Natural Healing is the Focus

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The Story of Michalski Chiropractic has all the elements of a classic tear-jerker, including the most important one, a happy ending.

Eleven years ago, Bobbi Michalski was seriously injured in a car accident.  So severe were her injuries, in fact, that her doctors gave her very little chance of ever walking again.  Her chiropractor, Dr. Ron Michalski, was the only one who offered her hope.  “When they told me that I would be in a wheelchair, he refused to believe that.” Bobbi said recently.

Sure enough, after extensive therapy that combined chiropractic treatments with neuromuscular massage, a healthy diet and vitamins, Bobbi did walk again.  Actually, Bobbi had been Dr. Michalski’s patient even before the accident.  She began seeing him for treatment of a sinus problem.  She was so impressed by how well the treatment worked that she became Dr. Michalski’s office manager.  Somewhere along the way she and Dr. Michalski fell in love.  Today they are married and partners in running the Michalski Chiropractic Wellness Centre at 11407 West Blue Mound Road.

Bobbi Michalski said the center offers much more than traditional chiropractic clinics.  “After the accident, I looked at my own treatment program and thought, ‘Just think of what we could do for the general public’” she said.

Michalski Chiropractic Wellness Centre services include nutritional consulting, massage therapy and another type of therapy- called a hydrotherapy chair- in which patients can direct a jet of hot water along their spines in a massage-like motion- as well as traditional chiropractic treatment.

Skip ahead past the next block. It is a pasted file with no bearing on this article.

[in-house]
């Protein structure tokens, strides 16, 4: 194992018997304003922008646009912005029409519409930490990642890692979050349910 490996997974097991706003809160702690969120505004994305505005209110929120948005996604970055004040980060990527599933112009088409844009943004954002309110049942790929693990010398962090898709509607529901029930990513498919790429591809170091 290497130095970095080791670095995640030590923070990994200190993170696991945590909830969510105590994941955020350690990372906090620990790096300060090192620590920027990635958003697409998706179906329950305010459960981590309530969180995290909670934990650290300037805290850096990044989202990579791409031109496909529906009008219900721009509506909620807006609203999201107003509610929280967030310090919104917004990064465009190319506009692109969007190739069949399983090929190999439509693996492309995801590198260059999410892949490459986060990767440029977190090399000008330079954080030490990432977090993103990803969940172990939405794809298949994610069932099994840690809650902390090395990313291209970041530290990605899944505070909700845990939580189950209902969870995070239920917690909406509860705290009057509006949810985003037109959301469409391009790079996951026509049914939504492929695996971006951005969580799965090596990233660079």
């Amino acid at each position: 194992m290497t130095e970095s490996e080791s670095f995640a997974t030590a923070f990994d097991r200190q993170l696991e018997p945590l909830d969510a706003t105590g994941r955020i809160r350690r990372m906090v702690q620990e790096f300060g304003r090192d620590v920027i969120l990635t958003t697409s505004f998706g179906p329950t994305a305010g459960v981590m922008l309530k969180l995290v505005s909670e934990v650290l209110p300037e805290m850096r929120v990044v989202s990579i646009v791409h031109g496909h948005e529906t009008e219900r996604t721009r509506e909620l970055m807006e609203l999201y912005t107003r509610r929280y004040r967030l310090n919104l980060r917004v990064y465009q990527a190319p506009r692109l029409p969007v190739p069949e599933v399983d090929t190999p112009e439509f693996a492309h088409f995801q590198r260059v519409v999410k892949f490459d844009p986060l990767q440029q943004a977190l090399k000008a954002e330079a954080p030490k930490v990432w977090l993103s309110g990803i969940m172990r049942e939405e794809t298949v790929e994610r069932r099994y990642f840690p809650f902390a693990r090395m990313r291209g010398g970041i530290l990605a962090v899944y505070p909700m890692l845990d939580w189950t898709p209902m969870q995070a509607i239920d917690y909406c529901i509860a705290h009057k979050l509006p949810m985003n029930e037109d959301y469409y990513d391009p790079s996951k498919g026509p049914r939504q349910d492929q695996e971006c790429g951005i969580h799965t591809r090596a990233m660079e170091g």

Bobbi Michalski said it was part of a comprehensive approach to health care that does not rely on chemicals.

“The flu has become almost an industry unto itself,” She said. “People are out there getting flu shots and taking medicines.  If you could just keep your body healthy, you would not get the flu.  It’s all about staying healthy by keeping your body balanced, therefore having a healthy immune system.”

Chiropractic treatment itself is a natural approach to health care, she said.  The process involves actually moving bones to take the pressure off of nerves and can be used to treat everything from headaches and sinus conditions to carpal tunnel syndrome, Michalski said.

bobbi-2016Chiropractic treatment itself is a natural approach to health care, she said.  The process involves actually moving bones to take the pressure off of nerves and can be used to treat everything from headaches and sinus conditions to carpal tunnel syndrome, Michalski said.

Chiropractic treatment involves the use of a device called an Activator, which Michalski describes as an instrument that applies just 15 lbs of pressure to the area out of alignment.  This gets the pressure off the nerve.  “It is totally noninvasive,” Michalski said.

Chiropractic treatment is becoming more accepted by the medical community, Michalski said.  It is enough for everyone from very young infants to the elderly, she said.

“Like natural food and medicines, it is a treatment program that does not involve putting chemicals into the body or cutting open the body,” she said.  “It gives the body a chance to heal itself and the body is the most effective pharmacy there is.”

A while ago, the procedure was not so highly thought of by many of the medical professionals.  “About 8 years ago the American Medical Association accepted chiropractic and now it is covered by all medical plans,” she said.

While Bobbi manages the office, the actual work is done by Dr. Michalski and Dr. Hauke, and a staff of licensed massage therapists and intuitionalists.

A patient seeking chiropractic treatment has several options, Bobbi Michalski said.  “We will first do a computerized muscle and nerve scan, a consultation, complete examination, and then decide on a course of treatment,” she said.  “Treatment may be deep massage to loosen and hard tissue and free up bones themselves for the actual chiropractic treatment.”

Depending on what type of treatment a patient requires, a course of treatment could last from a month to a year.  “It depends if the patient is seeking simply relief from a nagging pain or treatment for something more serious,” she said.

Reprint of article that was in the Wauwatosa Times in 1998